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Factors that impact alimony awards in Florida

| Jul 31, 2017 | Alimony |

In Florida, state statute 61.08 describes alimony as having the purpose of bridging the gap as a spouse moves from being co-dependent on their husband or wife to being self-supporting. These support payments are rarely ordered to be paid long-term. Instead, a judge takes into account a number of different considerations when deciding how much spousal support to award either the husband or wife.

According to subsection 5 through 8 of the aforementioned state alimony statute, a judge must consider the standard of living enjoyed by the couple during their marriage as well as how long it lasted. Another factor that a judge is required to take into consideration is how much in terms of financial resources that each spouse contributed to the couple’s assets as well as liabilities.

A spouse involved in child care or furthering his or her education may not be seen as an having been an income-generator in a traditional sense. Even though that individual’s work may be difficult to quantify, it is still seen as a contribution to the family’s income for the purpose of awarding support. Judges are required to take into account any physical or emotional limitations that the spouses may have as well.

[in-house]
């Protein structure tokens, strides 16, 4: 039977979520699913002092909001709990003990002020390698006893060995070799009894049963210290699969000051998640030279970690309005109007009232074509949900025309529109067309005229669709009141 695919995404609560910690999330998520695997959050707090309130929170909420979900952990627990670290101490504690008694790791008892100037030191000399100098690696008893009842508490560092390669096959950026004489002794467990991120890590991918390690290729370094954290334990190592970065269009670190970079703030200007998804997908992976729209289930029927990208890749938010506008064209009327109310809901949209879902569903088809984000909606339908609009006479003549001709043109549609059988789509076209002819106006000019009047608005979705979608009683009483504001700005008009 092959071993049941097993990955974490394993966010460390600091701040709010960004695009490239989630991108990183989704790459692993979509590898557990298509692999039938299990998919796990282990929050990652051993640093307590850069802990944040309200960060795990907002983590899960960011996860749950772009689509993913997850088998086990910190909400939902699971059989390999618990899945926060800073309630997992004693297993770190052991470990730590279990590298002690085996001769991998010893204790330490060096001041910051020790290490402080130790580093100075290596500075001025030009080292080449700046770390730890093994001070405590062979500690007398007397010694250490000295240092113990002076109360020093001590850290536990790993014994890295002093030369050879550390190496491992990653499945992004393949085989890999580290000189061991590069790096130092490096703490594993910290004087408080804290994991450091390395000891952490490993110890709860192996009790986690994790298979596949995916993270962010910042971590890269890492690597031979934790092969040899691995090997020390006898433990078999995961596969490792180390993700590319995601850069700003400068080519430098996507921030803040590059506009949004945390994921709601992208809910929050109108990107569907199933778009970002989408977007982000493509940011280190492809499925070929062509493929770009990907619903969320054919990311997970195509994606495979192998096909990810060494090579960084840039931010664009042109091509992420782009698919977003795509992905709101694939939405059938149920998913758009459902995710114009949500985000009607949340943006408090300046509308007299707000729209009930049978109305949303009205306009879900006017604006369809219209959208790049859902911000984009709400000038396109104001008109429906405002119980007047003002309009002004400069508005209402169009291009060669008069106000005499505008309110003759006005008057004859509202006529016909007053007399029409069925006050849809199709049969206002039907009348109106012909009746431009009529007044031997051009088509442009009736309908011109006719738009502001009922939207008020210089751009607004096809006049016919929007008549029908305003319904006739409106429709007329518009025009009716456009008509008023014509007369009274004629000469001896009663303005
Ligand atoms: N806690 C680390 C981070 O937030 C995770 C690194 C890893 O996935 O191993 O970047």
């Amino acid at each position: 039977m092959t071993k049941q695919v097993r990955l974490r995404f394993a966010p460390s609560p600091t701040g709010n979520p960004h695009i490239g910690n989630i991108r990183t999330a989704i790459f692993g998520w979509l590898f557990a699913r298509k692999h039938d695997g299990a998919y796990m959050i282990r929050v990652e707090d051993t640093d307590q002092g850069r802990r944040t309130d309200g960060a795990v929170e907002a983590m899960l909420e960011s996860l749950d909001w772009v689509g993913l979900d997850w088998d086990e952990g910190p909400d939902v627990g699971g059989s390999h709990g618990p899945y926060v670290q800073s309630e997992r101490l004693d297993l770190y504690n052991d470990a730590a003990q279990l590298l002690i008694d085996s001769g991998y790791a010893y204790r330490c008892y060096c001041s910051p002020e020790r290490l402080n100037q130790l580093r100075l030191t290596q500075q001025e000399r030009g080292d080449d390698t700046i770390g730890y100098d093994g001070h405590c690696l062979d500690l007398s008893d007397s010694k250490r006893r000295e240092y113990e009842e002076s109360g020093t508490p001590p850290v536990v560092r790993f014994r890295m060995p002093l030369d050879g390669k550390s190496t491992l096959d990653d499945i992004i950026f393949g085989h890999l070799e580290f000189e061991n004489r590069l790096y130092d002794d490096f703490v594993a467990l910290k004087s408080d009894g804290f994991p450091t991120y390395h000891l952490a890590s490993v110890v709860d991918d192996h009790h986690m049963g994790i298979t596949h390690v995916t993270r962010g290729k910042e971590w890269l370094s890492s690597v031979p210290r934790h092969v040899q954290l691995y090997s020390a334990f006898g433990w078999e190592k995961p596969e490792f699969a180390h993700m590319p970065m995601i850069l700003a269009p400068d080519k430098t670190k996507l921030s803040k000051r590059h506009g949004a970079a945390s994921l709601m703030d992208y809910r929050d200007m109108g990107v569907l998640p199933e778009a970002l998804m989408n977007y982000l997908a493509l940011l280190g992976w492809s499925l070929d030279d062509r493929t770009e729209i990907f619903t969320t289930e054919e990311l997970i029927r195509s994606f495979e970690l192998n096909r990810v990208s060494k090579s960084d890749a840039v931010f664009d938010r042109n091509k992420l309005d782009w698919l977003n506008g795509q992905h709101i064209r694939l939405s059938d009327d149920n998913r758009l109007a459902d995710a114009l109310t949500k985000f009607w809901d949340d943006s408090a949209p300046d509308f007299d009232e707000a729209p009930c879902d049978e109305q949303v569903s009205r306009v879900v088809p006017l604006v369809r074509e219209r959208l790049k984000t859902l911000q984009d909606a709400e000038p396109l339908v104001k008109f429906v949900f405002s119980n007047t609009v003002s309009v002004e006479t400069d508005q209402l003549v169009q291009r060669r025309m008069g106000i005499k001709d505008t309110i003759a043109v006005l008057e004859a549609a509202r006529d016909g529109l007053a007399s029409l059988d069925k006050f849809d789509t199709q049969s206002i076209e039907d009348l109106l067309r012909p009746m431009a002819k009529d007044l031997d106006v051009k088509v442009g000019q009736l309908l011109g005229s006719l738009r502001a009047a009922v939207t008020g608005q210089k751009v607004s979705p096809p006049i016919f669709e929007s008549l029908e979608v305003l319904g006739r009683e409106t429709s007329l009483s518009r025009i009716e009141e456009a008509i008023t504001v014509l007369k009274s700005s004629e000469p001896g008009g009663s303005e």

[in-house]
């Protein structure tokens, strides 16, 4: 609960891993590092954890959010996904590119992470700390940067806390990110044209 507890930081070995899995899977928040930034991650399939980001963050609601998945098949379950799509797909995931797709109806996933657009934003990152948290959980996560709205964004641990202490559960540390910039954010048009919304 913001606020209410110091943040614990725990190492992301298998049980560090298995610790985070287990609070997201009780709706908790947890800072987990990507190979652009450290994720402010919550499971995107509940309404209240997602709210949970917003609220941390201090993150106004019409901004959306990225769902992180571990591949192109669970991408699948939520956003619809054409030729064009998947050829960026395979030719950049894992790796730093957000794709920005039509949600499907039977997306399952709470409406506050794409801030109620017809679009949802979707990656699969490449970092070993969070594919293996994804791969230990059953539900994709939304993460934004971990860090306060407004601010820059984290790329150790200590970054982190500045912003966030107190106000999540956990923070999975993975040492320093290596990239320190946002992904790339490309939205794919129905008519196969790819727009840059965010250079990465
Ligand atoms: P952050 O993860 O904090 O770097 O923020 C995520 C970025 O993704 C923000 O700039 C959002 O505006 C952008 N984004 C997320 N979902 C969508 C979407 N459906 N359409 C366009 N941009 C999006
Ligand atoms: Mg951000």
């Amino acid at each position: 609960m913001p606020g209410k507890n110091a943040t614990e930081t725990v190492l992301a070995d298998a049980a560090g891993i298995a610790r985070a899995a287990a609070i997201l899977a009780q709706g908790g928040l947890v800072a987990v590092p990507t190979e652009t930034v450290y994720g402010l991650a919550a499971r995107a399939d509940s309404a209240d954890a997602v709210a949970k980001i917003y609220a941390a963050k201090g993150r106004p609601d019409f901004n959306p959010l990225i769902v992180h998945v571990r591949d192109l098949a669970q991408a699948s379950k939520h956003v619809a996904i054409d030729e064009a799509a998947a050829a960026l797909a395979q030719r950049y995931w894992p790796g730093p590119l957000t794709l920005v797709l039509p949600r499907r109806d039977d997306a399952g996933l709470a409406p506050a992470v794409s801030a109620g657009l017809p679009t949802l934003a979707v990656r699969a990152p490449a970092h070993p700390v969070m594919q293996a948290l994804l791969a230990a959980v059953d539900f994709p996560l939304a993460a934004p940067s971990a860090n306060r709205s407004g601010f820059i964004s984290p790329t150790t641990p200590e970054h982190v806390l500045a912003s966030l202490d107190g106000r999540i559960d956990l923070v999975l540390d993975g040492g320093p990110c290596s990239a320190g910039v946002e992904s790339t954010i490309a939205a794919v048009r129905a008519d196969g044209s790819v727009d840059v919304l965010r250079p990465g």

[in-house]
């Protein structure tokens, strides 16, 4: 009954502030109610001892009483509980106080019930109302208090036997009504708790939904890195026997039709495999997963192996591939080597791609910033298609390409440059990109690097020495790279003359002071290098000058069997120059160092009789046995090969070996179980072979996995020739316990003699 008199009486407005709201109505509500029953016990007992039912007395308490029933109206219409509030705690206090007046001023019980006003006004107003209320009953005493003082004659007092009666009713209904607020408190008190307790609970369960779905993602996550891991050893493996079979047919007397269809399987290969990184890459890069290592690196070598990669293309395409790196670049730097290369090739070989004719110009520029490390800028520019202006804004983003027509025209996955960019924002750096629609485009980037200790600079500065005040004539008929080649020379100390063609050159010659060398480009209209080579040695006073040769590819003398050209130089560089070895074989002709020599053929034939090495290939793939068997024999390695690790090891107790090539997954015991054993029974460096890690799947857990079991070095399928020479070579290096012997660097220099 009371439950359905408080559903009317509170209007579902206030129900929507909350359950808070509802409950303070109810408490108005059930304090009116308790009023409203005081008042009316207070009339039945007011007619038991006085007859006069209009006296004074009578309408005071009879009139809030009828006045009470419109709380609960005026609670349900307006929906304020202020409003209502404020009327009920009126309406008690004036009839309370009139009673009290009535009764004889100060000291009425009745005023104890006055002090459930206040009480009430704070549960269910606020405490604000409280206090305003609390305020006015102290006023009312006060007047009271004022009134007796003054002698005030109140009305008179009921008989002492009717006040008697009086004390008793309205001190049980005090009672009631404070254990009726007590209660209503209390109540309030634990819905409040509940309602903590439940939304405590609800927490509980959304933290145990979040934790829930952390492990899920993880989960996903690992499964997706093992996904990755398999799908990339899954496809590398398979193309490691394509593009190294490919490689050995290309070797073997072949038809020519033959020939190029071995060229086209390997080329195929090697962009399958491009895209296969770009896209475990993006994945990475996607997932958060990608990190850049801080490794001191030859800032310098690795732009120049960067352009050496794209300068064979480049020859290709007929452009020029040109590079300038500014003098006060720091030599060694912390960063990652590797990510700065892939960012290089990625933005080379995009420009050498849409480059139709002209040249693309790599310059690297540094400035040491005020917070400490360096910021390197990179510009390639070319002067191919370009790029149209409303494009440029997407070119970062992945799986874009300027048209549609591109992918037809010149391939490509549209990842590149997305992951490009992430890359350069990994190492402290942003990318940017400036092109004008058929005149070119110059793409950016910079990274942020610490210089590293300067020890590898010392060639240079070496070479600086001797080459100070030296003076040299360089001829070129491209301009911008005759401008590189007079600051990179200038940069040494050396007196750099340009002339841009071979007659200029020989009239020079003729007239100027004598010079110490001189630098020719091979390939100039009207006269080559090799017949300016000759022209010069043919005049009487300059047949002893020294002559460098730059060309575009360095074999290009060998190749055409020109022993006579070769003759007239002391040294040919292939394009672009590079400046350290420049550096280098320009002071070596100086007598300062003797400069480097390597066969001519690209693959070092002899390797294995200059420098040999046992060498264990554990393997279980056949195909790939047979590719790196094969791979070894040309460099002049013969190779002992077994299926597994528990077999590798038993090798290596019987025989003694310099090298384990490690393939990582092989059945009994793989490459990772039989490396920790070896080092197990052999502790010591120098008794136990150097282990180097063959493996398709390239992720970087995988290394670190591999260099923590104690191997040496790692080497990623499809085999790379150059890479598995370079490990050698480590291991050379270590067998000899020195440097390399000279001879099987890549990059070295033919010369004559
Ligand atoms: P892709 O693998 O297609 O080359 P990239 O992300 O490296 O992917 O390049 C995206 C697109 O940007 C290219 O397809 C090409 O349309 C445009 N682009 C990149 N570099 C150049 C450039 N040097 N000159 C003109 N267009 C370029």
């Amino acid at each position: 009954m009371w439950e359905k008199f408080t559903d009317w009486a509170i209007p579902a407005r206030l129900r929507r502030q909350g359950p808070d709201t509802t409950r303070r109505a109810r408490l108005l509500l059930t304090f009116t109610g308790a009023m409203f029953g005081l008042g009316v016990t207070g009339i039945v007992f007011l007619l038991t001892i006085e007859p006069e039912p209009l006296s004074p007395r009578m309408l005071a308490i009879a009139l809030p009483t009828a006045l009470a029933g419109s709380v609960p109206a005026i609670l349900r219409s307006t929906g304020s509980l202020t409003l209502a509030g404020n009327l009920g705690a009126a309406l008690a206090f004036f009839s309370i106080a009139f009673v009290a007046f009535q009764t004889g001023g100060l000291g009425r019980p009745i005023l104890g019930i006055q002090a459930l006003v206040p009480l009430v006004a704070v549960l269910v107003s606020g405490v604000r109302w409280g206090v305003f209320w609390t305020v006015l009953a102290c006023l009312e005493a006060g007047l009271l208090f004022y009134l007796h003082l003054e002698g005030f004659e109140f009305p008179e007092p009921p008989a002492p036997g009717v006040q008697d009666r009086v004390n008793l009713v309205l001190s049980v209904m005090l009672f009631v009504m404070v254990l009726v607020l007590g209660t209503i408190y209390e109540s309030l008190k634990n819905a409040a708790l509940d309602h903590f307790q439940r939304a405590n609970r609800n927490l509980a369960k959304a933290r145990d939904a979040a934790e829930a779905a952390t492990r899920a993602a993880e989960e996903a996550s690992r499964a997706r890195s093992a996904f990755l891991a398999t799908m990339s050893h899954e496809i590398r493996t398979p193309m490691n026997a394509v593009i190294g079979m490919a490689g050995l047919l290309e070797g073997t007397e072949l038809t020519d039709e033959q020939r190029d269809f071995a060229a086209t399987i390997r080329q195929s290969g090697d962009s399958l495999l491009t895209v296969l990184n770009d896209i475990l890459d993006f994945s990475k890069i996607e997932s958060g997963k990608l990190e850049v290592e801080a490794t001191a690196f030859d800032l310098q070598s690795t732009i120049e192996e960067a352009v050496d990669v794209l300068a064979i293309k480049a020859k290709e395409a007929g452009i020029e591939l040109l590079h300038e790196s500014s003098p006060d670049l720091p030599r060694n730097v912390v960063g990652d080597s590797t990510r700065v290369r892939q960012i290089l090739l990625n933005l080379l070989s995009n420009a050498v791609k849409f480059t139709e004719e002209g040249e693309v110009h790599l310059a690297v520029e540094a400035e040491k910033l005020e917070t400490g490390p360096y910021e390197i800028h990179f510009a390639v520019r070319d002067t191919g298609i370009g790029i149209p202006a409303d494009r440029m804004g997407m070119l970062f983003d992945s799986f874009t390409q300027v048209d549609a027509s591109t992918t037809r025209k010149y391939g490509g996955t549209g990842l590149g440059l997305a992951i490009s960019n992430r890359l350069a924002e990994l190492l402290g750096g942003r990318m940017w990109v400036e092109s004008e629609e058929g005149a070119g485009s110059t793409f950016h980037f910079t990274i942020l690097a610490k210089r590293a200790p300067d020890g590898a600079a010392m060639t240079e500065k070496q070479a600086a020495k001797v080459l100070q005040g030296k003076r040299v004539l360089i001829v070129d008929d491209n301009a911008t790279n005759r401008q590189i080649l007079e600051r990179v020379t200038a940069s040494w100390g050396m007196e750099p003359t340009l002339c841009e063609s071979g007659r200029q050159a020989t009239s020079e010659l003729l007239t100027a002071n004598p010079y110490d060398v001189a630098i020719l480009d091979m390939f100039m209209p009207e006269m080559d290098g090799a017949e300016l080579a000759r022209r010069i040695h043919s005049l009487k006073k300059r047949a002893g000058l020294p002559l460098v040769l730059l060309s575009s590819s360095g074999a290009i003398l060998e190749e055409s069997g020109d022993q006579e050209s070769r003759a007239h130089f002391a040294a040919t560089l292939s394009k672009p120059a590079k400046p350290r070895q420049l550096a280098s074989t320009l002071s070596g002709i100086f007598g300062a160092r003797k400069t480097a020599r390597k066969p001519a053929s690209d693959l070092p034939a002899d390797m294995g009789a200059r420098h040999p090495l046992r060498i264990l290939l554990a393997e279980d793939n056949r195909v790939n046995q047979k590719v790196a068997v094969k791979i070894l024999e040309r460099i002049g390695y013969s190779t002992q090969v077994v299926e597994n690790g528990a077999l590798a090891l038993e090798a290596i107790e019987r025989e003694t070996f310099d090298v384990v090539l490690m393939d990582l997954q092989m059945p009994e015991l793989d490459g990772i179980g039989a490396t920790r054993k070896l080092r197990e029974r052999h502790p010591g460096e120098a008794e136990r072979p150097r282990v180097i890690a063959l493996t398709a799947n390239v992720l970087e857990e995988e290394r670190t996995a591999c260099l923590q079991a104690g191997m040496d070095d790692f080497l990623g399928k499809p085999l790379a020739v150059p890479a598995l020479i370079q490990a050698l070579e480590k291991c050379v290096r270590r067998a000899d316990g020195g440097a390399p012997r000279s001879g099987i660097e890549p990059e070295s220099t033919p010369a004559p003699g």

As for how long a spouse will be expected to pay alimony, it may vary depending on how long the marriage lasted. Under Florida law, a marriage is considered short-term if it lasted under seven years. A long-term marriage is defined as lasting 17 years or more.

In cases of rehabilitative or temporary alimony awards, the most common types, those payments cannot last more than two years. Additionally, an ex no longer has an obligation to pay it after the spouse passes away or remarries.

If you’re separated and you’re considering requesting spousal support from your ex, then a Fort Myers, Florida, divorce attorney can help you make sense of the different options available to you.

Source: Official Site of the Florida Legislature, “The 2016 Florida statutes: Alimony,” accessed July 27, 2017

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